Pritchard (Inspector of Taxes) v Arundale: ChD 1971

Megarry J discussed whether tips receieved were part taxable as an emolument: ‘I think the question to be tested in this way is only one question. Either the emoluments are within the statutory word ‘therefrom’, as explained by the cases, or they are not. At one stage in the argument, in commenting on Bridges v Bearsley . . Mr Heyworth Talbot said that the question there was whether the employees in the case got the shares as remuneration for services or as personal gifts. In the Hochstrasser case, in the Court of Appeal, Parker LJ had expressed himself in terms of any benefit in money or money’s worth received by an employee during the course of his employment from his employer as being a taxable profit of his employment, with two exceptions, one of which was a gift to him in his personal capacity: see [1959] Ch 22, at page 54. In the House of Lords Lord Simonds, [1960] AC, at page 389, deprecated this approach, saying it was not for the subject to prove that his case fell within exceptions arbitrarily inferred from the Statute, but for the Crown to prove that the tax is exigible. After a little discussion, I think that Mr Heyworth Talbot accepted that the true issue was not the twofold question whether the benefit fell within the taxable category of remuneration for services (as it may briefly be described) or within the non-taxable category of personal gift, but a single question, namely, whether or not it fell within the taxable category of remuneration for services. ‘Personal gift’ is thus not a category which has to be defined or explained, but merely an example of a transaction which will not fall within the taxable category of remuneration for services. In other words, the question is not one of which two strait-jackets the transaction best fits, but whether it comes within the statutory language, or else, failing to do so, falls into the undefined residuary class of cases not caught by the Statute.’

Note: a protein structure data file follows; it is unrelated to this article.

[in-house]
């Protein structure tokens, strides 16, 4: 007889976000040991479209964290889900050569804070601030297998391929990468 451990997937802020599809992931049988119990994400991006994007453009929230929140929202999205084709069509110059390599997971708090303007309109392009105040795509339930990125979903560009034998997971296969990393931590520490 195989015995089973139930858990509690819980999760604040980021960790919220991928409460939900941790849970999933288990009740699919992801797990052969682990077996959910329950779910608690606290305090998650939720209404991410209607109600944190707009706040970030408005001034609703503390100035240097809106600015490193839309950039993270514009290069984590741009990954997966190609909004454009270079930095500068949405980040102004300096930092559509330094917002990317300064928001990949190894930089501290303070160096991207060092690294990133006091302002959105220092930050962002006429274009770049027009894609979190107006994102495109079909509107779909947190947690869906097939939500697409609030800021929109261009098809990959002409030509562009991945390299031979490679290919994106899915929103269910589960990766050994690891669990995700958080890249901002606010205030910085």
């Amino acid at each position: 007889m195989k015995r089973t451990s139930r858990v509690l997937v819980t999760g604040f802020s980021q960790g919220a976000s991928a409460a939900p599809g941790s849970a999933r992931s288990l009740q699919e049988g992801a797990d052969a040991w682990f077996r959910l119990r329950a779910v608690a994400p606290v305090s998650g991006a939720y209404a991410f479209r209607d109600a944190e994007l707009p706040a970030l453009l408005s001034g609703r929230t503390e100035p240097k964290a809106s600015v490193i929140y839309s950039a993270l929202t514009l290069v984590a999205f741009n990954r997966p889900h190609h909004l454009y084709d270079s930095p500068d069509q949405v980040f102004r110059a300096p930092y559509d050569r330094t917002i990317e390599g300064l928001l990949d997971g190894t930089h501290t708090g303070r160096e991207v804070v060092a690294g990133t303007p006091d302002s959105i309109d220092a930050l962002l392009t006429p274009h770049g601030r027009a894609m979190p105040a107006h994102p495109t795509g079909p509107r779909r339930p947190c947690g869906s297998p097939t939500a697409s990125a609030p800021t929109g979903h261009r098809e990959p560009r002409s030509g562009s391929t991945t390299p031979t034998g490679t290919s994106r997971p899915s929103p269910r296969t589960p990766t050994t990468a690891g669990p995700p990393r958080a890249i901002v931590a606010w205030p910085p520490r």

Megarry J
[1972] 3 All ER 1011, 47 TC 680
England and Wales
Cited by:
ConsideredShilton v Wilmshurst (Inspector of Taxes) CA 1990
The taxpayer was a goalkeeper employed by Nottingham Forest Football Club. On his transfer to Southampton, he was paid pounds 75,000. The revenue appealed a finding that this was not taxable under Schedule E.
Held: To be taxcable it had to be . .
DisapprovedShilton v Wilmshurst HL 7-Feb-1991
The taxpayer was transferred from one football club to another. He was paid andpound;75,000 to persuade him to move. The revenue appealed a decision that this was not a sum taxable as an emolument under Schedule E by the new employer.
Held: . .

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Income Tax

Leading Case

Updated: 02 November 2021; Ref: scu.199542